Finally, let’s add an editable text field.

• Click on the editable text tool (to the right of the static text tool) in the palette window.

• Click on the BeeperDialog window and drag out an editable text area.

Mine had and upper left corner of (205,13) and a lower right of (280,29). Once your items are in place, resize the dialog view so it comfortably encloses the dialog items. To do that, click on the handle in the lower-right corner of the grey rectangle embedded in the BeeperDialog window. Drag the handle to its new position. I dragged mine to (293,75). The finished Beeper dialog is shown in Figure 5.

Figure 5. The finished Beeper dialog with the Beep button selected.

If you like, you can try the dialog out by selecting Try Out from the View menu. Click on one of the buttons or select Close from the File menu to close the Try Out window once you are done admiring your handiwork.

Our next task is to tell VA that our edit-text field is designed to hold only integers (as opposed to any old text).

• Click on the editable text field.

• Select Class from the Pane menu, then select CIntegerText from the submenu that appears.

Next, we need to define a new command that will get sent when the Beep button is clicked. Right now the Beep button’s command is set to cmdOK. To see that, double-click on the Beep button to bring up the Pane Info window, then click on the CButton triangle. Take a look at the Command popup menu. If you click on it, you’ll find a whole bunch of commands, all of them built into the TCL. Since there is no Beep command, we’ll need to define it ourselves, then set the Beep button to send it when clicked.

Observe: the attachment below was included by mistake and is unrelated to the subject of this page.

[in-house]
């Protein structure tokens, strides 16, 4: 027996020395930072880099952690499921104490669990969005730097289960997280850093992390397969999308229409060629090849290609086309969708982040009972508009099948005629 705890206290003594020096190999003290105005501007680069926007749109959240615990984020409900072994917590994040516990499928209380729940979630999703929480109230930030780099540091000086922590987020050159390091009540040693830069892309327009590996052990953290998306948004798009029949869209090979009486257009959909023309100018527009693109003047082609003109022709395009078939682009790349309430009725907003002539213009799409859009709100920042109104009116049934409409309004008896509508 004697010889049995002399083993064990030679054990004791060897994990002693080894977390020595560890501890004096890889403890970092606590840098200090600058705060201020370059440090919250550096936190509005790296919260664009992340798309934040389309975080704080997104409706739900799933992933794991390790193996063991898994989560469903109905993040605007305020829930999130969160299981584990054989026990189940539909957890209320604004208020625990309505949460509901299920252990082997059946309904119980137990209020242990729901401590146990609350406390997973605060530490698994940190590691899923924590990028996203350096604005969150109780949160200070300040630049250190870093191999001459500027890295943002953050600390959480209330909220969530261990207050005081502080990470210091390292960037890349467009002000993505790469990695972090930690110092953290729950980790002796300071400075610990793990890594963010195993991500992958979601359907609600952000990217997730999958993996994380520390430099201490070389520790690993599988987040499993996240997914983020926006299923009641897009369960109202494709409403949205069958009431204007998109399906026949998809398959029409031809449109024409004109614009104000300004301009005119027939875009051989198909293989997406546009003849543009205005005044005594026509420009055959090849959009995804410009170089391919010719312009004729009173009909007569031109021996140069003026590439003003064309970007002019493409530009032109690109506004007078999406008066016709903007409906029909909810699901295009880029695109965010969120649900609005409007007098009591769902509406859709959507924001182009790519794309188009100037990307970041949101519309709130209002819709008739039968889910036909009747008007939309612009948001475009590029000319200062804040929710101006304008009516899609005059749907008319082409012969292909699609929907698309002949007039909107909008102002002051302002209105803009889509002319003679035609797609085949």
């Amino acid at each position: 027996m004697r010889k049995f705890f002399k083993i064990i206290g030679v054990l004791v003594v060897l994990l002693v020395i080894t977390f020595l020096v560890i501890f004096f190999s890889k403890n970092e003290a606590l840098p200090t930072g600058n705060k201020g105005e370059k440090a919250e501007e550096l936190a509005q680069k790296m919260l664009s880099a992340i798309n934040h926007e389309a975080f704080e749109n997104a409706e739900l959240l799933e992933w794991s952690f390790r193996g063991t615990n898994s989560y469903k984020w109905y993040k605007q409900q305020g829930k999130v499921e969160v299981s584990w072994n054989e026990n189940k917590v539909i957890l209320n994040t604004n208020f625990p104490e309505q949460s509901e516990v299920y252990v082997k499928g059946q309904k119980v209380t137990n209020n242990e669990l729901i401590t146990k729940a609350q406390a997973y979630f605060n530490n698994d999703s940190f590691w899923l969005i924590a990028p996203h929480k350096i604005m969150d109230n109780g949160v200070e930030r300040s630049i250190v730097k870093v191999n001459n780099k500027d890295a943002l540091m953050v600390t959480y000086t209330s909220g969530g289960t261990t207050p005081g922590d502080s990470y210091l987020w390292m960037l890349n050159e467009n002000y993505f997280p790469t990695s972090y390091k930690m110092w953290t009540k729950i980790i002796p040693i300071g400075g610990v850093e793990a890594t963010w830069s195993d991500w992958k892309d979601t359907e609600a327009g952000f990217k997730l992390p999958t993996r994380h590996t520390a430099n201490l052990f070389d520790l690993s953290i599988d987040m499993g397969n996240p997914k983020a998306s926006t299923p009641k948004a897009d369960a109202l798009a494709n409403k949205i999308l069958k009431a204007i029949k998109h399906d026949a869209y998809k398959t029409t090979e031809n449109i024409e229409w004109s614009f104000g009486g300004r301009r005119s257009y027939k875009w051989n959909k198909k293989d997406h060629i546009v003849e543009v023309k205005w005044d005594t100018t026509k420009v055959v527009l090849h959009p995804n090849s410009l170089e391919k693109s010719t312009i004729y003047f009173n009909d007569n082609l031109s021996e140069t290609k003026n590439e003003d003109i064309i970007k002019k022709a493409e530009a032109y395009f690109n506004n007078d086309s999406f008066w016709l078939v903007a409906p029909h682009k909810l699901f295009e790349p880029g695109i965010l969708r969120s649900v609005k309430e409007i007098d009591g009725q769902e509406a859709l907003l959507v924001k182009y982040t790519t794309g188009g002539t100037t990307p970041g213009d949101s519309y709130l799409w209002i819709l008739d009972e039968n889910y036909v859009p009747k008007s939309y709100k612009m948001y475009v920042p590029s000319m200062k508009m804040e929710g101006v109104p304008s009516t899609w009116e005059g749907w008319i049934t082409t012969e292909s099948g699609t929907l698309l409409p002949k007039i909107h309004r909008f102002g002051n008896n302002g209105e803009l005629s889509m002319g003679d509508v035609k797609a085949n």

• Close the Beep Pane Info window, if you opened it to look at the Command popup.

• With the BeeperDialog window frontmost, select Commands... from the Edit menu.

• When the Commands window appears, select New Command from the Edit menu.

• Type cmdBeep in the uppermost editable text field.

• Select CBeeperDialog from the In Class: popup menu.

This tells VA which class this command belongs to.

• Select Call from the Do: popup menu.

This tells VA what you want done in response to this command. You could do nothing, you could ask VA to call a function, or you could open another view. In our case, we’ve asked VA to call a CBeeperDialog member function. We’ll get to that function in a bit.

Notice that VA automatically generated the command number 512. This is not particularly important. You’ll use the constant cmdBeep instead of 512, so there’s no reason to memorize your command numbers.

• Click on the OK button to dismiss the Commands dialog.

As you’ve probably guessed, your next step is to associate the cmdBeep command with the Beep button.

• Double-click on the Beep button to bring up the Pane Info window.